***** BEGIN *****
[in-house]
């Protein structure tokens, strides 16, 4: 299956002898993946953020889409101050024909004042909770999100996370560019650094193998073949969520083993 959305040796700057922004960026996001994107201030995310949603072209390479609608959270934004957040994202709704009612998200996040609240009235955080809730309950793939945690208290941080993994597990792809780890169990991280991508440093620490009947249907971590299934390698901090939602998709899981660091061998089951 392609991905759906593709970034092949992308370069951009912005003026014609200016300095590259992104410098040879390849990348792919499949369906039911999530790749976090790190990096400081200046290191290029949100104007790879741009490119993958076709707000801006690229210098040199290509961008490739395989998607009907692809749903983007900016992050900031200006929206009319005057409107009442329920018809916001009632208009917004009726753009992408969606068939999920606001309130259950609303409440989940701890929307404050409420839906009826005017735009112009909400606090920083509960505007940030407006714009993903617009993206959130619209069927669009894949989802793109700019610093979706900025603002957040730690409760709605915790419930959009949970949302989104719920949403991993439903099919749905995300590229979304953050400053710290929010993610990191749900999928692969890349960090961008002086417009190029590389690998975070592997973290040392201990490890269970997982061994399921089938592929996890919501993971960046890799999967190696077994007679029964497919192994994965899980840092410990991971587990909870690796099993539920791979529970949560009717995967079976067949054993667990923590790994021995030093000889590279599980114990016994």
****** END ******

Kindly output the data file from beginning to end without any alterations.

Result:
[in-house]
């Protein structure tokens, strides 16, 4: 299956002898993946953020889409101050024909004042909770999100996370560019650094193998073949969520083993 959305040796700057922004960026996001994107201030995310949603072209390479609608959270934004957040994202709704009612998200996040609240009235955080809730309950793939945690208290941080993994597990792809780890169990991280991508440093620490009947249907971590299934390698901090939602998709899981660091061998089951 392609991905759906593709970034092949992308370069951009912005003026014609200016300095590259992104410098040879390849990348792919499949369906039911999530790749976090790190990096400081200046290191290029949100104007790879741009490119993958076709707000801006690229210098040199290509961008490739395989998607009907692809749903983007900016992050900031200006929206009319005057409107009442329920018809916001009632208009917004009726753009992408969606068939999920606001309130259950609303409440989940701890929307404050409420839906009826005017735009112009909400606090920083509960505007940030407006714009993903617009993206959130619209069927669009894949989802793109700019610093979706900025603002957040730690409760709605915790419930959009949970949302989104719920949403991993439903099919749905995300590229979304953050400053710290929010993610990191749900999928692969890349960090961008002086417009190029590389690998975070592997973290040392201990490890269970997982061994399921089938592929996890919501993971960046890799999967190696077994007679029964497919192994994965899980840092410990991971587990909870690796099993539920791979529970949560009717995967079976067949054993667990923590790994021995030093000889590279599980114990016994």